Amid a booming world population, technology is helping find more efficient and earth-friendly ways to grow crops.
By Thomas Renner
Living Greens Farm is not your grandfather’s farm. There are no acres to harvest, tractors to fuel and repair, or wagons to haul. The Minnesota business produces an assortment of fresh greens from an indoor farm with environmentally-friendly measures such asless water, less shipping, and fewer herbicides. And less land.
A lot less.
Living Greens Farm is one business joining in the worldwide emergence of vertical farming. In about 4,000 squareyards—the equivalent of one acre—the business extracts thesame quantity of food produced on about 100 acres of conventional agriculture.
With the world population rapidly expanding and the land
required for farming rapidly diminishing, vertical farming is
expected to grow significantly over the next few years. Busi-
ness Wire reported vertical farming values in the United
States are expected to reach $3 billion by 2024, growing at a
compound annual growth rate of 24% through 2024.
“We whole-heartedly believe indoor/vertical farming is
the path forward for agriculture,” said Nate Klingler, Vice
President of Business Development for Living Greens Farm.
“Demand for food is growing, and demand for safe, delicious,
and healthy food is growing at an even faster rate.”
Another factor is playing into the growth of vertical farm-
ing: automation. The growth of the industry coincides per-
fectly with the advent of sophisticated machinery that allows
many farming tasks to be completed with automation. In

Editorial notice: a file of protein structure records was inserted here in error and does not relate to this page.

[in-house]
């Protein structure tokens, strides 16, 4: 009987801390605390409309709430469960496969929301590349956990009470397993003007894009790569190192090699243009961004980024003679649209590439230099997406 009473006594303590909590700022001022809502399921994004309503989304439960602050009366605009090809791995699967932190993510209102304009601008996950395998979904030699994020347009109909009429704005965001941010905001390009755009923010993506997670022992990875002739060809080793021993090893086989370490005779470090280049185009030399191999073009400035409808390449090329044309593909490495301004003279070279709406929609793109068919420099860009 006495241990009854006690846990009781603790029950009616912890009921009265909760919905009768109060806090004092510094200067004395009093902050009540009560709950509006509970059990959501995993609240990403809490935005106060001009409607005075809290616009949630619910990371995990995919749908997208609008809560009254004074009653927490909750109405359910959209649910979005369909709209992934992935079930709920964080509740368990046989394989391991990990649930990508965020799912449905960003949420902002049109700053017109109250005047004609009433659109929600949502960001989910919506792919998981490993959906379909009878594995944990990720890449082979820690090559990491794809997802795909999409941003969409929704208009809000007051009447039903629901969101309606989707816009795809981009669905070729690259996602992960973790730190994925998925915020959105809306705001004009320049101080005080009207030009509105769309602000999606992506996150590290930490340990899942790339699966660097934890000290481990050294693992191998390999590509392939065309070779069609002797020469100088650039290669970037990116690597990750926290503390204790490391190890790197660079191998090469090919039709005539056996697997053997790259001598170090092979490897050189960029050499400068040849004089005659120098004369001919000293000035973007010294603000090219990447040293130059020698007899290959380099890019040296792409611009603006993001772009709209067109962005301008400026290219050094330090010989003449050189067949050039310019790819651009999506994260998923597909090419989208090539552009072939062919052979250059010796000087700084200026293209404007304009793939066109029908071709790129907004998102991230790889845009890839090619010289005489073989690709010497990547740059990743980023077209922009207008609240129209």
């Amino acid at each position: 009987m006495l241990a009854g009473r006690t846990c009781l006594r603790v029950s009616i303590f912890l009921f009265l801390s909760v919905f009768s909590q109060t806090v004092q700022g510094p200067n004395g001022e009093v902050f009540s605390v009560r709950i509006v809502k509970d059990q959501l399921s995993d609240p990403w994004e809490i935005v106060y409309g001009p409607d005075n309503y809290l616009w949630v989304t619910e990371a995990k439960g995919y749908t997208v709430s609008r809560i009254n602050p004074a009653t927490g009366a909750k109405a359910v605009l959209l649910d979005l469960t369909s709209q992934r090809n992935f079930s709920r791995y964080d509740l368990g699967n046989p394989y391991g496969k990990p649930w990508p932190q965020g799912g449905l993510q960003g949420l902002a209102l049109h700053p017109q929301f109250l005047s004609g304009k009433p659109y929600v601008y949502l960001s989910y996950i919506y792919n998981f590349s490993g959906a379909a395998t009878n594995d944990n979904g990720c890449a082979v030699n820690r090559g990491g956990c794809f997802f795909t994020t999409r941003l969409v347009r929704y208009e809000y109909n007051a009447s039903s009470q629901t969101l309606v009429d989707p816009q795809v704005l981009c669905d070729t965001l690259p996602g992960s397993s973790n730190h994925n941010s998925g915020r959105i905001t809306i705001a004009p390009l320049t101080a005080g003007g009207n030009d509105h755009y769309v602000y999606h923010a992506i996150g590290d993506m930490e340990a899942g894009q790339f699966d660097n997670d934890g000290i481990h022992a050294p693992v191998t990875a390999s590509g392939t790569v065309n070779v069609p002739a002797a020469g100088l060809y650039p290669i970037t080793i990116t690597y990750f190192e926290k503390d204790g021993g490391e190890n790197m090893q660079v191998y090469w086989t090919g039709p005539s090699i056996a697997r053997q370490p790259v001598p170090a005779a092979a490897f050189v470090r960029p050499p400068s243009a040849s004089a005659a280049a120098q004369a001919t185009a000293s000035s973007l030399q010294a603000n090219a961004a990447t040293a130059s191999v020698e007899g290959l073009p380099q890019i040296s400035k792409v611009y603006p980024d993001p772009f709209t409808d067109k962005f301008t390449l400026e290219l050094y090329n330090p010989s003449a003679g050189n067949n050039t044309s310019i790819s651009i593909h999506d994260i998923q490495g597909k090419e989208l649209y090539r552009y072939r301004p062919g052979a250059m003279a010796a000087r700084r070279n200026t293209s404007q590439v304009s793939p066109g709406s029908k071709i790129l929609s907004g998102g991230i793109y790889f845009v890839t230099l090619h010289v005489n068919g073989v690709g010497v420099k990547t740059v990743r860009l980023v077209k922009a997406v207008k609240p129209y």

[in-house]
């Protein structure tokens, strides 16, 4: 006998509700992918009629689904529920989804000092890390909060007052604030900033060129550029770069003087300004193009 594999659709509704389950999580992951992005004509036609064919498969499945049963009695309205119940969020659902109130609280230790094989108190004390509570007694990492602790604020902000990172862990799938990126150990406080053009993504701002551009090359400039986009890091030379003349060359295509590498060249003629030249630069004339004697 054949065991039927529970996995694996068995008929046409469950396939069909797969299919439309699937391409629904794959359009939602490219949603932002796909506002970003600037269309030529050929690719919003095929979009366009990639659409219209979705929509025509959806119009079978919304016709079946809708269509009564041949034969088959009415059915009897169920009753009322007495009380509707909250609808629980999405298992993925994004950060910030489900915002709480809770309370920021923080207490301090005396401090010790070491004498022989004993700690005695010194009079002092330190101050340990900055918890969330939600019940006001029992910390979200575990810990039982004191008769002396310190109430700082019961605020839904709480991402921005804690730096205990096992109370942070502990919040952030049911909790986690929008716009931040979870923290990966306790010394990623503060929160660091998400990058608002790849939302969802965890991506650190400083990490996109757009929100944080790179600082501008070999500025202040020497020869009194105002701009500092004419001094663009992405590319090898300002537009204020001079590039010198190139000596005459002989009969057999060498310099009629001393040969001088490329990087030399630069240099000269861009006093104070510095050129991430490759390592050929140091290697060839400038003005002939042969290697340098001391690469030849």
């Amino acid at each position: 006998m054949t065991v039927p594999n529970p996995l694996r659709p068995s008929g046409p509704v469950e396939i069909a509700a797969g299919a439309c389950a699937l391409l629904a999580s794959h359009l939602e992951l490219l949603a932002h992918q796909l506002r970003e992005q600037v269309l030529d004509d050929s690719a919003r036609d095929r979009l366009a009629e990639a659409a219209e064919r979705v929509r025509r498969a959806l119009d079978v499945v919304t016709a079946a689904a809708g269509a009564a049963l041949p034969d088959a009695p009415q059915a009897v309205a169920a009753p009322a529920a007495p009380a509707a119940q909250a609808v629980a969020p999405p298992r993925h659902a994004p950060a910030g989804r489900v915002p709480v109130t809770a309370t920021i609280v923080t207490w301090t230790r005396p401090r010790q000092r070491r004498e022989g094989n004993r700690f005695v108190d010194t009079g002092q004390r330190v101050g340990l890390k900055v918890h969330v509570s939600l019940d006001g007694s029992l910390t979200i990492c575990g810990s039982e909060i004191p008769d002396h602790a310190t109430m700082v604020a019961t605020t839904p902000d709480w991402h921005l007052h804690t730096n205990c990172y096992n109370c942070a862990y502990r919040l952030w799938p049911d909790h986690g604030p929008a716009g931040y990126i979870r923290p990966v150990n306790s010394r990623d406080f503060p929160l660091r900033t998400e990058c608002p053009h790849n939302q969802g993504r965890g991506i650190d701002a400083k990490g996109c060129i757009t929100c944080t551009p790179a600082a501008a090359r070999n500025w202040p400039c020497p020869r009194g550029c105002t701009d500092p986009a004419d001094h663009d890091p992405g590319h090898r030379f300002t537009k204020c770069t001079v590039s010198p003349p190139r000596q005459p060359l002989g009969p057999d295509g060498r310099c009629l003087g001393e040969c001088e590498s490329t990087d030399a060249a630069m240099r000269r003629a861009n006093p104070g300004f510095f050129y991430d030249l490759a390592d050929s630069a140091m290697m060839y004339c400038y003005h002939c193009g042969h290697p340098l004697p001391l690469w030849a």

2018, an Ohio business broke ground to become the nation’s
first fully-automated vertical farm.
“The majority of vertical farming systems have some kind
HOW THEY DO IT
of automation built into them so they can operate 24/7,”
said Charles Jaskolka of igus, whose company’s products
are included in a traverse system at Living Greens Farms.
“Plants need constant attention and these facilities provide
consistent environmental conditions that optimize grow-
Each vertical farm develops its own science and mechanical equipment for producing crops. Living Greens Farmuses a patented Air Grown vertical system that dramaticallyreduces the need for land, energy, water, and space.
Plant roots remain in the air 99.9% of the time, the company reports, and thrive when spritzed with nutrient-richmist. No soil is needed. “That opens up a lot of possibili
The “Air Grown” vertical system at Living Greens Farm reduces the need for land, energy, water, and space. In about 4,000 square yards, it produces the same quantity of food produced on 100 acres of conventional agriculture.